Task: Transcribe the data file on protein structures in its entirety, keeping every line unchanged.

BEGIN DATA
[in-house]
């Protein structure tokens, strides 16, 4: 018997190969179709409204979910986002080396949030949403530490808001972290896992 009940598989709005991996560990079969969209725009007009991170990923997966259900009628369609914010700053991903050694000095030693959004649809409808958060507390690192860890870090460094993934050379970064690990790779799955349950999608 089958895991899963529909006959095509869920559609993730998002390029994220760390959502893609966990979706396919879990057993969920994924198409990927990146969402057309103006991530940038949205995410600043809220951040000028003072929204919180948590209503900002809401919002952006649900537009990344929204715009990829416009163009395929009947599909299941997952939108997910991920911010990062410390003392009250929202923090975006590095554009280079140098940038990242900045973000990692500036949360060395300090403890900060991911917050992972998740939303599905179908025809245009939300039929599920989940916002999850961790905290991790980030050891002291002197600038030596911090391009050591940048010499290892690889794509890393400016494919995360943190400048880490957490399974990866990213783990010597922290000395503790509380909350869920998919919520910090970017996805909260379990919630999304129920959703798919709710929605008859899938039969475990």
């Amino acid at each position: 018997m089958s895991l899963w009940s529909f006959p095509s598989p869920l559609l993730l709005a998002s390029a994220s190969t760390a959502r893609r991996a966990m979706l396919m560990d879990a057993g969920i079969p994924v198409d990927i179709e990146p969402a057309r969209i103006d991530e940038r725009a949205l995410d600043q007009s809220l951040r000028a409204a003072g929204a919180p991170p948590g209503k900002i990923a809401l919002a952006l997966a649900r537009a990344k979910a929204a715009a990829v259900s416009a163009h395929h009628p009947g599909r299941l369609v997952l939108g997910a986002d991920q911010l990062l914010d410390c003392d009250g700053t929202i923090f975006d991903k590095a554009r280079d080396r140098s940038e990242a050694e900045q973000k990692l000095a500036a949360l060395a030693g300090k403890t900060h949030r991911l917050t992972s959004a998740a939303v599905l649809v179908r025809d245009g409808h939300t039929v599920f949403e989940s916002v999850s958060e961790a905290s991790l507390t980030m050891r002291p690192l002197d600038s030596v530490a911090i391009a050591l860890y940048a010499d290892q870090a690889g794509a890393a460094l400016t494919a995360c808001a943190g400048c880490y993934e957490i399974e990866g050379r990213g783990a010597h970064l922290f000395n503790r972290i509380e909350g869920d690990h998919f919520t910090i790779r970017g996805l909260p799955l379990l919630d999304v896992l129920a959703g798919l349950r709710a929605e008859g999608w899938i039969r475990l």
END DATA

[in-house]
């Protein structure tokens, strides 16, 4: 018997190969179709409204979910986002080396949030949403530490808001972290896992 009940598989709005991996560990079969969209725009007009991170990923997966259900009628369609914010700053991903050694000095030693959004649809409808958060507390690192860890870090460094993934050379970064690990790779799955349950999608 089958895991899963529909006959095509869920559609993730998002390029994220760390959502893609966990979706396919879990057993969920994924198409990927990146969402057309103006991530940038949205995410600043809220951040000028003072929204919180948590209503900002809401919002952006649900537009990344929204715009990829416009163009395929009947599909299941997952939108997910991920911010990062410390003392009250929202923090975006590095554009280079140098940038990242900045973000990692500036949360060395300090403890900060991911917050992972998740939303599905179908025809245009939300039929599920989940916002999850961790905290991790980030050891002291002197600038030596911090391009050591940048010499290892690889794509890393400016494919995360943190400048880490957490399974990866990213783990010597922290000395503790509380909350869920998919919520910090970017996805909260379990919630999304129920959703798919709710929605008859899938039969475990």
């Amino acid at each position: 018997m089958s895991l899963w009940s529909f006959p095509s598989p869920l559609l993730l709005a998002s390029a994220s190969t760390a959502r893609r991996a966990m979706l396919m560990d879990a057993g969920i079969p994924v198409d990927i179709e990146p969402a057309r969209i103006d991530e940038r725009a949205l995410d600043q007009s809220l951040r000028a409204a003072g929204a919180p991170p948590g209503k900002i990923a809401l919002a952006l997966a649900r537009a990344k979910a929204a715009a990829v259900s416009a163009h395929h009628p009947g599909r299941l369609v997952l939108g997910a986002d991920q911010l990062l914010d410390c003392d009250g700053t929202i923090f975006d991903k590095a554009r280079d080396r140098s940038e990242a050694e900045q973000k990692l000095a500036a949360l060395a030693g300090k403890t900060h949030r991911l917050t992972s959004a998740a939303v599905l649809v179908r025809d245009g409808h939300t039929v599920f949403e989940s916002v999850s958060e961790a905290s991790l507390t980030m050891r002291p690192l002197d600038s030596v530490a911090i391009a050591l860890y940048a010499d290892q870090a690889g794509a890393a460094l400016t494919a995360c808001a943190g400048c880490y993934e957490i399974e990866g050379r990213g783990a010597h970064l922290f000395n503790r972290i509380e909350g869920d690990h998919f919520t910090i790779r970017g996805l909260p799955l379990l919630d999304v896992l129920a959703g798919l349950r709710a929605e008859g999608w899938i039969r475990l």